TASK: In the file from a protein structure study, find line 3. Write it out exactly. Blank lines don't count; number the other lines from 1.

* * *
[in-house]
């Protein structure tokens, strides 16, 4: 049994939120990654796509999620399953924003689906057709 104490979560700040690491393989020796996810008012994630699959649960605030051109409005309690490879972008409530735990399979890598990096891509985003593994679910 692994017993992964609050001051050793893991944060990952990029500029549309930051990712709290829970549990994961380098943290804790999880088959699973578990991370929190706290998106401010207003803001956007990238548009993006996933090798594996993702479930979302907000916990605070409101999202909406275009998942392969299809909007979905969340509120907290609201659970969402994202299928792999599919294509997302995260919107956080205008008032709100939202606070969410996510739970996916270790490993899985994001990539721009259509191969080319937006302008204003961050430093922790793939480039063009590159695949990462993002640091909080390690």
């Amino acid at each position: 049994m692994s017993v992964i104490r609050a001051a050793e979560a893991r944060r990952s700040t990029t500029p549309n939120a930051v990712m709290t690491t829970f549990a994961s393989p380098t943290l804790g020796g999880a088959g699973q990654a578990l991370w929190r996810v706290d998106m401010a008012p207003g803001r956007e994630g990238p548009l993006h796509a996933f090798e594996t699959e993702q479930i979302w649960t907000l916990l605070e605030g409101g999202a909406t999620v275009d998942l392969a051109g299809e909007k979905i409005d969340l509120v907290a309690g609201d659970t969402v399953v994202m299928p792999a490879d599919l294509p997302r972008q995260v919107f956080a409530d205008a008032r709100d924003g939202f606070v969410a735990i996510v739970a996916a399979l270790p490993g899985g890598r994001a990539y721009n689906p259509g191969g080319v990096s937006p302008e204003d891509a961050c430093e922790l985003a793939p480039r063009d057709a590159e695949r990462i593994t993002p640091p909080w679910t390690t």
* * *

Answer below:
């Amino acid at each position: 049994m692994s017993v992964i104490r609050a001051a050793e979560a893991r944060r990952s700040t990029t500029p549309n939120a930051v990712m709290t690491t829970f549990a994961s393989p380098t943290l804790g020796g999880a088959g699973q990654a578990l991370w929190r996810v706290d998106m401010a008012p207003g803001r956007e994630g990238p548009l993006h796509a996933f090798e594996t699959e993702q479930i979302w649960t907000l916990l605070e605030g409101g999202a909406t999620v275009d998942l392969a051109g299809e909007k979905i409005d969340l509120v907290a309690g609201d659970t969402v399953v994202m299928p792999a490879d599919l294509p997302r972008q995260v919107f956080a409530d205008a008032r709100d924003g939202f606070v969410a735990i996510v739970a996916a399979l270790p490993g899985g890598r994001a990539y721009n689906p259509g191969g080319v990096s937006p302008e204003d891509a961050c430093e922790l985003a793939p480039r063009d057709a590159e695949r990462i593994t993002p640091p909080w679910t390690t």